What is the nutritional value of sesame seeds?

Michael T. Murray, ND
Naturopathic Medicine
The sesame seed, one of the smallest seeds, is densely packed with nutrients. The seed is a fantastic source of protein (especially rich in methionine and tryptophan), lignans, fiber, monounsaturated fats, vitamins B1 and B2, minerals such as copper, magnesium, iron, zinc, and calcium, and phytic acid. Sesame seeds are low in carbohydrates and cholesterol-free. One third cup of shelled sesame seeds yields 280 calories, 8 grams of protein, 23 grams of fat, and 6 grams of carbohydrate.

The fat in sesame seeds is 38 percent monounsaturated and 44 percent polyunsaturated, which equals 82 percent unsaturated fatty acids. The average oil content of the seed is 50 percent. The amino acid profile rivals those of many other vegetarian protein sources, such as soybeans, peanuts, and other legumes.

Natural unhulled sesame seeds are high in calcium. One tablespoon provides 87.8 milligrams, while the hulled type provides only 10.5 milligrams per tablespoon. Some surprising numbers are revealed when comparing the amount of calcium in sesame seeds to that in milk. One cup of natural sesame seeds has 1404.0 milligrams of calcium, while one cup of nonfat milk provides 316.3 milligrams and one cup of whole milk has only 291 milligrams of calcium. However, the 2 to 3 percent oxalic acid in unhulled sesame seeds can interfere with calcium utilization.
Encyclopedia of Healing Foods

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Encyclopedia of Healing Foods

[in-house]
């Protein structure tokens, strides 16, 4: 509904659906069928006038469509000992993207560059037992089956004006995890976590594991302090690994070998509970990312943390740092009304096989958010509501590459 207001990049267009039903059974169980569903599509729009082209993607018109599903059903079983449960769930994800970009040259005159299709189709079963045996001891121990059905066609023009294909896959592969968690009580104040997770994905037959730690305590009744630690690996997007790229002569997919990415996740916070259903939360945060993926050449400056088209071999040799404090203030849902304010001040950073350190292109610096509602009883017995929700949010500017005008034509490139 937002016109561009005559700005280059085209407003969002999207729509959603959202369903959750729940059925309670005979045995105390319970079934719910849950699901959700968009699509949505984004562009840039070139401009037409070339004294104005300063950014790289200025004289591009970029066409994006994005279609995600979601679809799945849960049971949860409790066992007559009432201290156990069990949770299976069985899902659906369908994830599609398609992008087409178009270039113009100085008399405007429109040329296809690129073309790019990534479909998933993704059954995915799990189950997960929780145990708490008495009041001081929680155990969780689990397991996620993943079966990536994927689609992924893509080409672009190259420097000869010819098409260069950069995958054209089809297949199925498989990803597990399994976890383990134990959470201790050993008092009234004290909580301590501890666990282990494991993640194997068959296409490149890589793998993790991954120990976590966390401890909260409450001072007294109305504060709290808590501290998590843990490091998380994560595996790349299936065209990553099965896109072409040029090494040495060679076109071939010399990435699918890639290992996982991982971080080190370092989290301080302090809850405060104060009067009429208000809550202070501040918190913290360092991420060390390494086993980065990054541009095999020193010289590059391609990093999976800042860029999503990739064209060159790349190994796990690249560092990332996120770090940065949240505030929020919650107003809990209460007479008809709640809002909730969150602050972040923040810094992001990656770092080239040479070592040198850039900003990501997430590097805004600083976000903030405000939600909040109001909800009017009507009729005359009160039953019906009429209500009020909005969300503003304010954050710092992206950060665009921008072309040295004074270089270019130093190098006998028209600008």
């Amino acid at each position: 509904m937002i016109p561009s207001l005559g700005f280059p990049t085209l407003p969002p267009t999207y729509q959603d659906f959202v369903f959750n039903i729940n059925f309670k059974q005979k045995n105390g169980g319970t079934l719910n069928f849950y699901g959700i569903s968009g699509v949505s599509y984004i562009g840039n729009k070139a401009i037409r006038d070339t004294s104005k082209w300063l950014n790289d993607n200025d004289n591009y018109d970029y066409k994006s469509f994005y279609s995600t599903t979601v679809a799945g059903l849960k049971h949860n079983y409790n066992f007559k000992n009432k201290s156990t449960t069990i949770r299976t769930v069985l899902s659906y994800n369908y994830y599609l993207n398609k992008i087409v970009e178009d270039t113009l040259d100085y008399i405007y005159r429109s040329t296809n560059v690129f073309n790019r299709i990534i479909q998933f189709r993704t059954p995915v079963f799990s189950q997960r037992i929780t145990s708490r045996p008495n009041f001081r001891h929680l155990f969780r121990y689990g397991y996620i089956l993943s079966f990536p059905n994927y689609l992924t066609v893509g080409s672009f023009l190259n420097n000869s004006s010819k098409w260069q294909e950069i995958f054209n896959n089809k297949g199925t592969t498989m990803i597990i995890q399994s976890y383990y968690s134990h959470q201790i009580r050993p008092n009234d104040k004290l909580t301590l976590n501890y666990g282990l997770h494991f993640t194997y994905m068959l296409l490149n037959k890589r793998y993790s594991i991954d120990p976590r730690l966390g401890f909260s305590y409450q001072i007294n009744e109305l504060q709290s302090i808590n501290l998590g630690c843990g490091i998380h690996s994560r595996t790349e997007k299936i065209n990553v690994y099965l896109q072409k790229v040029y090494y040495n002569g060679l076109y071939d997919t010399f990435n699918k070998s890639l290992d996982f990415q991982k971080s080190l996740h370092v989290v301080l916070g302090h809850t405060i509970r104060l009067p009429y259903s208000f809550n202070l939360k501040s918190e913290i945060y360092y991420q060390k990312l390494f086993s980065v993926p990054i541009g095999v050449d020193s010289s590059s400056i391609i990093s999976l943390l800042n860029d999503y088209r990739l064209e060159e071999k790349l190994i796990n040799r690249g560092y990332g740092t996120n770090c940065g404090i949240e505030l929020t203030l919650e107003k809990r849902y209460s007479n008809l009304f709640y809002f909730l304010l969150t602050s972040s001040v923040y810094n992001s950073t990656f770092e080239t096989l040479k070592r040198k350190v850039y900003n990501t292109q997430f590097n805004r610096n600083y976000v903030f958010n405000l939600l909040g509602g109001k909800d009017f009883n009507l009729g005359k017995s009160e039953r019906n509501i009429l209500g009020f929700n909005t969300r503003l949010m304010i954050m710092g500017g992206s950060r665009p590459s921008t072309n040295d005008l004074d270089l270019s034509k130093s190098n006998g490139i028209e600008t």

From the bestselling authors of The Encyclopedia of Natural Medicine, the most comprehensive and practical guide available to the nutritional benefits and medicinal properties of virtually everything...

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Health Value Of Foods

Health Value Of Foods

A healthy diet is rich in foods with high nutritional value, providing your body with the vitamins, minerals and other food nutrients it needs to protect against disease and maintain a healthy weight. To identify healthy foods, it...

's important to read nutrition labels and know the source of your food. Products advertised as whole-grain, organic or fortified may not necessarily be healthy for you. Find out how to get the most health value from various fruits, nuts, spices, oils and vegetables -- and learn which types of red meat and processed foods to avoid -- with expert advice from Sharecare.

Important: This content reflects information from various individuals and organizations and may offer alternative or opposing points of view. It should not be used for medical advice, diagnosis or treatment. As always, you should consult with your healthcare provider about your specific health needs.